See Olivia Solon and April Glaser, “Hospitals turn to crowdsourcing and 3D printing amid equipment shortages”, NBC News, 21.03.2020, https://www.nbcnews.com/tech/innovation/worldwide-hackathon-hospitals-turn-crowdsourcing-3d-printing-amid-equipment-shortages-n1165026.
These operate by the varying viscosity of liquids and gases and are designed for situations, such as fire truck hoses, where there is a large flow and a large quantity of air to be vented rapidly. A conical plug valve is spring-loaded. Flow around this valve acts against spring pressure. Flow of liquid is sufficient to hold the valve against the spring, flow of air is not.
Continuous positive airway pressure (CPAP) is a form of positive airway pressure ventilator, which applies mild air pressure on a continuous basis. More, https://en.wikipedia.org/wiki/Continuous_positive_airway_pressure.
See Jay Peters, “Volunteers produce 3D-printed valves for life-saving coronavirus treatments”, The Verge, 17.03.2020, https://www.theverge.com/2020/3/17/21184308/coronavirus-italy-medical-3d-print-valves-treatments.
See Michael Horikawa, “As a Response to COVID-19, 3D Printing Provides Some Wins … and Some Compelling Intellectual Property Questions”, Internet and Technology Law Blog, 23.03.2020,https://www.internetandtechnologylaw.com/covid-19-3d-printing-intellectual-property/.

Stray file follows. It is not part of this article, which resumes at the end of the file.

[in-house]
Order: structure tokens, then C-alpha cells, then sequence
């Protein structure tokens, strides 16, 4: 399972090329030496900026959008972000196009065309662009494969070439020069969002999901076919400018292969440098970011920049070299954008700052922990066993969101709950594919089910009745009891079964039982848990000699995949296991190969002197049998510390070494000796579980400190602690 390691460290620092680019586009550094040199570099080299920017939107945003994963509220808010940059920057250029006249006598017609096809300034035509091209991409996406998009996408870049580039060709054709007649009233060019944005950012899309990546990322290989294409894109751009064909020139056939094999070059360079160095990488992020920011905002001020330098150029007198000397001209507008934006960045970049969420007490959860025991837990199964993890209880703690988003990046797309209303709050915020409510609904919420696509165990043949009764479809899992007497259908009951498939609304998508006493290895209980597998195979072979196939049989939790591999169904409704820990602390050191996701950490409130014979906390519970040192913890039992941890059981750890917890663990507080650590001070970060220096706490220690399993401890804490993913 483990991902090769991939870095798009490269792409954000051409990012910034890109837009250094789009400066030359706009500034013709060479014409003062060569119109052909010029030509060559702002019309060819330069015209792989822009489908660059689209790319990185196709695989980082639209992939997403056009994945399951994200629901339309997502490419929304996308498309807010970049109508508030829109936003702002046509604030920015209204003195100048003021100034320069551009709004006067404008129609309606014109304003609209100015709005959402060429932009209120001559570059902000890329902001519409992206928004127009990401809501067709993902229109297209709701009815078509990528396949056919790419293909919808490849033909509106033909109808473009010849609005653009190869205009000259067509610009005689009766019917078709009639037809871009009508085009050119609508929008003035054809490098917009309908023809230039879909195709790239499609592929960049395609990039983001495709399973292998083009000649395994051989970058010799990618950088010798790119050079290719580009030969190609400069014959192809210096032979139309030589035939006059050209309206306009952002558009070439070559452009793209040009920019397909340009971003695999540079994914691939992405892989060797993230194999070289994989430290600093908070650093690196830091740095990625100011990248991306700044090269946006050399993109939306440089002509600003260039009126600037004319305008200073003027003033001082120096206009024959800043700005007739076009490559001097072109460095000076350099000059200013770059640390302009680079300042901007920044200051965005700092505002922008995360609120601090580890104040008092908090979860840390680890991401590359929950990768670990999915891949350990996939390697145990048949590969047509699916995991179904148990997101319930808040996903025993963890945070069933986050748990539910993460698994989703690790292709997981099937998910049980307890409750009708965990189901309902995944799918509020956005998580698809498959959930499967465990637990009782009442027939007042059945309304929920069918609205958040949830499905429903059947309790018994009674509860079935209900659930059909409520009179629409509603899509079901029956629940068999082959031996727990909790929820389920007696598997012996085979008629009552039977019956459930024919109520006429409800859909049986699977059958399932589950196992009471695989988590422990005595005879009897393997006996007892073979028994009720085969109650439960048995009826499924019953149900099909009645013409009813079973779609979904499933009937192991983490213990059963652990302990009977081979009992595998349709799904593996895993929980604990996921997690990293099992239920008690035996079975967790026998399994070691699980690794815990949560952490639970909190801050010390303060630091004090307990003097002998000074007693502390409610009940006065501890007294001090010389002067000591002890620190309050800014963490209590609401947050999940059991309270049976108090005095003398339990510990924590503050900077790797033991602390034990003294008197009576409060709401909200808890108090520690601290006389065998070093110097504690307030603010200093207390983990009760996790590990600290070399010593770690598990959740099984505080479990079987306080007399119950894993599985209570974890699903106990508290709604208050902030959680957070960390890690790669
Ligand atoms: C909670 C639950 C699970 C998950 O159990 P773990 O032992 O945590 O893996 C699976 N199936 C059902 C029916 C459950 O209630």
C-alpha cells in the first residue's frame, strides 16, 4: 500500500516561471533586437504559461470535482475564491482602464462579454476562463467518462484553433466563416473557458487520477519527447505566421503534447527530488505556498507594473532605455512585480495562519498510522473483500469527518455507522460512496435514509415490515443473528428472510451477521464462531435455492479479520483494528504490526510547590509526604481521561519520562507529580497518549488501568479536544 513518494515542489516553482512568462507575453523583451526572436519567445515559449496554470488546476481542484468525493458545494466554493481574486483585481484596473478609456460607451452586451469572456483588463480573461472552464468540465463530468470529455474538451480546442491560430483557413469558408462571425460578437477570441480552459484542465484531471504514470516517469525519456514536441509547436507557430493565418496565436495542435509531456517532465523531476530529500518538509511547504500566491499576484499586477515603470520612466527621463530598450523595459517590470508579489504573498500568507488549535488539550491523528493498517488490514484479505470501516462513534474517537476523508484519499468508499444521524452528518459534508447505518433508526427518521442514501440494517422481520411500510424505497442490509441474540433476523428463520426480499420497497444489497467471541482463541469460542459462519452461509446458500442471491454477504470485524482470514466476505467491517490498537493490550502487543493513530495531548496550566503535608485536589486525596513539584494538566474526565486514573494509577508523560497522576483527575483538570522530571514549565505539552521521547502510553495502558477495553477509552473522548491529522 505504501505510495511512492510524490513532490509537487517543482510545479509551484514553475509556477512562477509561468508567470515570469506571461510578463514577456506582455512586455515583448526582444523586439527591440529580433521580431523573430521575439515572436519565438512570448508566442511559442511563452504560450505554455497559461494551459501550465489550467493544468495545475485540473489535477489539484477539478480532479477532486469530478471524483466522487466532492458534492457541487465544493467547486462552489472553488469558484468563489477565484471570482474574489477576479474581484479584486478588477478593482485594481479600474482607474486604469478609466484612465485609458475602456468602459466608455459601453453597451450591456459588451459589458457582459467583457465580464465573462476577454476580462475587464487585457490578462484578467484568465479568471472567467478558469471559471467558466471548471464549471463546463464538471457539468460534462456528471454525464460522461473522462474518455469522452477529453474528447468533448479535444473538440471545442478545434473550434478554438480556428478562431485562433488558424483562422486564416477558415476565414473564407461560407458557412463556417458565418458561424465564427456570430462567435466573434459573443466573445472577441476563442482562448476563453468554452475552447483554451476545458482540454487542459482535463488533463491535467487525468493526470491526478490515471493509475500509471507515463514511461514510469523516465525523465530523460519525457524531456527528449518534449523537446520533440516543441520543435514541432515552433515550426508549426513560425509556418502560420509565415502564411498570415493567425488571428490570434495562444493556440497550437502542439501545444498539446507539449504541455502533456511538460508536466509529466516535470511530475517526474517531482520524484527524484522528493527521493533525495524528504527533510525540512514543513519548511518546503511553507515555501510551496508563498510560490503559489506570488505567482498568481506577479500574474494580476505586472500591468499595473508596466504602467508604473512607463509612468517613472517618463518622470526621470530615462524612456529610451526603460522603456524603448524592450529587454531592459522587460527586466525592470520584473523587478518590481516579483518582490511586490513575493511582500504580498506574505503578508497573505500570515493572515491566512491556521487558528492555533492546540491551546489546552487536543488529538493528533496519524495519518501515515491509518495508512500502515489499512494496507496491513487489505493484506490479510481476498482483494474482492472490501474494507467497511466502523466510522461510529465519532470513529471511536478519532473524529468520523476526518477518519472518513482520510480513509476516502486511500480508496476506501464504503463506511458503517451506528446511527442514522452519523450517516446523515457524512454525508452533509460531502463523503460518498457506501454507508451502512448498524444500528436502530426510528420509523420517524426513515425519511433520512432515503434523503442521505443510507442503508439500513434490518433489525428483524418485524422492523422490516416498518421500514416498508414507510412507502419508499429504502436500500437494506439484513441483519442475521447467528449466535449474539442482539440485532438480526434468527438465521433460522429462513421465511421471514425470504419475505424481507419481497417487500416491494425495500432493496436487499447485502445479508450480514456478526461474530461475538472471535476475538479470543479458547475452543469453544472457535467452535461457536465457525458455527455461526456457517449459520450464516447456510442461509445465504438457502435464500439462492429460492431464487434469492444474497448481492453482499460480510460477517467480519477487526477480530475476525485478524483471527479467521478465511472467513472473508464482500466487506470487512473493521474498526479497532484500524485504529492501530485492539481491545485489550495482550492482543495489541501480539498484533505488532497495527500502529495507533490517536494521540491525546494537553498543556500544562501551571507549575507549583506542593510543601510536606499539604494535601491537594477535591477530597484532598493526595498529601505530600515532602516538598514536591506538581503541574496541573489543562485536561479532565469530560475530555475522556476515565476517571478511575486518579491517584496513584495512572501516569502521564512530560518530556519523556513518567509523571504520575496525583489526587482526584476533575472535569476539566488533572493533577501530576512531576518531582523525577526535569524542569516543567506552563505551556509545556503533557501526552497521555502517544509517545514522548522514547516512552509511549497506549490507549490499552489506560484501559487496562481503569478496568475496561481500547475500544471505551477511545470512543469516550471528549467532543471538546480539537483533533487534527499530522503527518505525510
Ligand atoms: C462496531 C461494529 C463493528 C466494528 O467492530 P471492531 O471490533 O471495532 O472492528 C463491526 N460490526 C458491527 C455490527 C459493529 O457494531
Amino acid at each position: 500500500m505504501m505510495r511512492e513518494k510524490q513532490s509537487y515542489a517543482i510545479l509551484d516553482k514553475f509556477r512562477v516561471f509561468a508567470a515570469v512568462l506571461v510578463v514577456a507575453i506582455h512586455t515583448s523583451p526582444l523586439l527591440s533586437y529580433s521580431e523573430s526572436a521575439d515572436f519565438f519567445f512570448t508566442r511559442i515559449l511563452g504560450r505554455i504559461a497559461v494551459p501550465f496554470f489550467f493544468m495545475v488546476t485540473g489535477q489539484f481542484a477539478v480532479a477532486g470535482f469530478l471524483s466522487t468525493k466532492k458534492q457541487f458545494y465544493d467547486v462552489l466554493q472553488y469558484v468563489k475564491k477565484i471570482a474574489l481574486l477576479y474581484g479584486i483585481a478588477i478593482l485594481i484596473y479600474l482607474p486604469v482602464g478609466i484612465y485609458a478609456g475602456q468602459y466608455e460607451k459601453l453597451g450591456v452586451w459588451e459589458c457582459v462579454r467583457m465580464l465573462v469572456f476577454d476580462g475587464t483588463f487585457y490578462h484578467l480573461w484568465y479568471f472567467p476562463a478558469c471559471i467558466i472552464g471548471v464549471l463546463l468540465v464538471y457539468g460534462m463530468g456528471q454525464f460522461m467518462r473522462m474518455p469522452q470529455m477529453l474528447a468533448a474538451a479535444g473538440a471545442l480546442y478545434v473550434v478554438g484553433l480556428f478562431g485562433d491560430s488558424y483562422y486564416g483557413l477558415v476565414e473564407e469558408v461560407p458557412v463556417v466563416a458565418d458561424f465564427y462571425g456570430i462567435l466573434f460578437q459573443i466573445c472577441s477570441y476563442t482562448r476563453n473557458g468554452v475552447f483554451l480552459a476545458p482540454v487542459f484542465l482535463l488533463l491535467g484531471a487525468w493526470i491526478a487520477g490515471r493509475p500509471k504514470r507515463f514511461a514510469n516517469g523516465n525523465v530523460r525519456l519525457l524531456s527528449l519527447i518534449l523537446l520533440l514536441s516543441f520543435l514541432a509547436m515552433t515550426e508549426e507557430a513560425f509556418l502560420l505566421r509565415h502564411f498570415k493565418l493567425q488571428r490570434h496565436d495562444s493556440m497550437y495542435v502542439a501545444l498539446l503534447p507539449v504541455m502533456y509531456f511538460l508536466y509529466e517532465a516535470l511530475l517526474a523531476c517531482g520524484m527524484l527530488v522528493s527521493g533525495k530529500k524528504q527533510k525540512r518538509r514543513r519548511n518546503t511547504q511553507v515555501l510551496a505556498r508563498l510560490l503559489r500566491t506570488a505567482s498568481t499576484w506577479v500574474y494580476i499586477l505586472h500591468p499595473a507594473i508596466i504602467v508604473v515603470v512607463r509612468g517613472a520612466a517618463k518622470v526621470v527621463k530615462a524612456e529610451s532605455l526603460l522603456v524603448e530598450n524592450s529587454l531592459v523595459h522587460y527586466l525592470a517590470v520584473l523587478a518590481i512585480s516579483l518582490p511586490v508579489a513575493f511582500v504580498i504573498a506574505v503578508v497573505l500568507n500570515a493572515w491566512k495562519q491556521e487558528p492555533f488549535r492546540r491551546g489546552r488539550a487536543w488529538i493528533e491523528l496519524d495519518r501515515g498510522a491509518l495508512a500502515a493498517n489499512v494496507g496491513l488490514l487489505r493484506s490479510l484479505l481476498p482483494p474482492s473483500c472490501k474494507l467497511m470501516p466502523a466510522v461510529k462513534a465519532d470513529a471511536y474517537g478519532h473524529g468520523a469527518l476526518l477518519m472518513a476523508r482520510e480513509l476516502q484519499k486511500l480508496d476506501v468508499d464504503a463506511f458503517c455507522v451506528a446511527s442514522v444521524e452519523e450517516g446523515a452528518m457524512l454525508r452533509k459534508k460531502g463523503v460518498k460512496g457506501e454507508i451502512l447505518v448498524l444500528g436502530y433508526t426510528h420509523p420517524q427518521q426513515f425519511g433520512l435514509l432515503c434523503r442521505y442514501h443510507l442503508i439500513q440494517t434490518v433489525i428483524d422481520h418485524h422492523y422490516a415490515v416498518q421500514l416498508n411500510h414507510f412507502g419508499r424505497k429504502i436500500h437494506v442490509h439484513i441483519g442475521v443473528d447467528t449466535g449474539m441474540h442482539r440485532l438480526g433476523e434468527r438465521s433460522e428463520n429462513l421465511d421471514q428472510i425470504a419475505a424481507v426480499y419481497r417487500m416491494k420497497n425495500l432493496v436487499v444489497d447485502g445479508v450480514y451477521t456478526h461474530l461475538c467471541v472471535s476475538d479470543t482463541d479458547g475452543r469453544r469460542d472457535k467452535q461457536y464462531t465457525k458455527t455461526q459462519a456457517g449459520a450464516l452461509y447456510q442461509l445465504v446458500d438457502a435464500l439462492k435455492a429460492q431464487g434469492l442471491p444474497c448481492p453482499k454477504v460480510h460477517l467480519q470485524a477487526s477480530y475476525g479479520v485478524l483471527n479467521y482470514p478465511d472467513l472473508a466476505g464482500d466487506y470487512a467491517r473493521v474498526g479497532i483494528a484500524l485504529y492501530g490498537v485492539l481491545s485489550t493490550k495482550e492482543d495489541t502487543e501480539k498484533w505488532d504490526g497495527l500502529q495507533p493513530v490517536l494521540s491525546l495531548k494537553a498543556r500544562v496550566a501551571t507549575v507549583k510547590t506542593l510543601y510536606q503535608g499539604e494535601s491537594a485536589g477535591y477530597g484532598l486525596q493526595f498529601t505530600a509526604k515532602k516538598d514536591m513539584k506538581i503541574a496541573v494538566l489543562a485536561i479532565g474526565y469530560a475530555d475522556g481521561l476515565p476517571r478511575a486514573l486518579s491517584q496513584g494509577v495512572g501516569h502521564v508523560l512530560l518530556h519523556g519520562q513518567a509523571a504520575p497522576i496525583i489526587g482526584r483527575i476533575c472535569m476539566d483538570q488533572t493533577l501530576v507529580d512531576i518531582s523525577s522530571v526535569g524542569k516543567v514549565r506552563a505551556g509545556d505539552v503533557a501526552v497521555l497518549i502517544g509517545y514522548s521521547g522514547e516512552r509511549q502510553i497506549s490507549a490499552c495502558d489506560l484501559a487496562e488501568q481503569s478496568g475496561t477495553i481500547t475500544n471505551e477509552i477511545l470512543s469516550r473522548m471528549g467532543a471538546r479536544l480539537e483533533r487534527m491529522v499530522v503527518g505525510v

See, “Man charged with making and selling fake COVID-19 treatment kits”, http://news.cityoflondon.police.uk/r/1332/man_charged_with_making_and_selling_fake_covid-19.
See Nathan Millard, “South Korea turns to tech to take on Covid-19”, Asia Times, 12.03.2020, https://asiatimes.com/2020/03/south-korea-turns-to-tech-to-take-on-covid-19/.
European Patent Office, “Korea: New developments in Korean IP with regard to COVID-19”, https://www.epo.org/searching-for-patents/helpful-resources/asian/asia-updates/2020/20200326.html.
See “Effects of COVID-19 on Patents – Twice The Number of Abandonments”, BlueIron, https://blueironip.com/effects-of-covid-19-on-patents-twice-the-number-of-abandonments/.
See Helen Gubby, “Is the Patent System a Barrier to Inclusive Prosperity? The Biomedical Perspective”, Wiley Online Library, 06.09.2019, https://onlinelibrary.wiley.com/doi/full/10.1111/1758-5899.12730.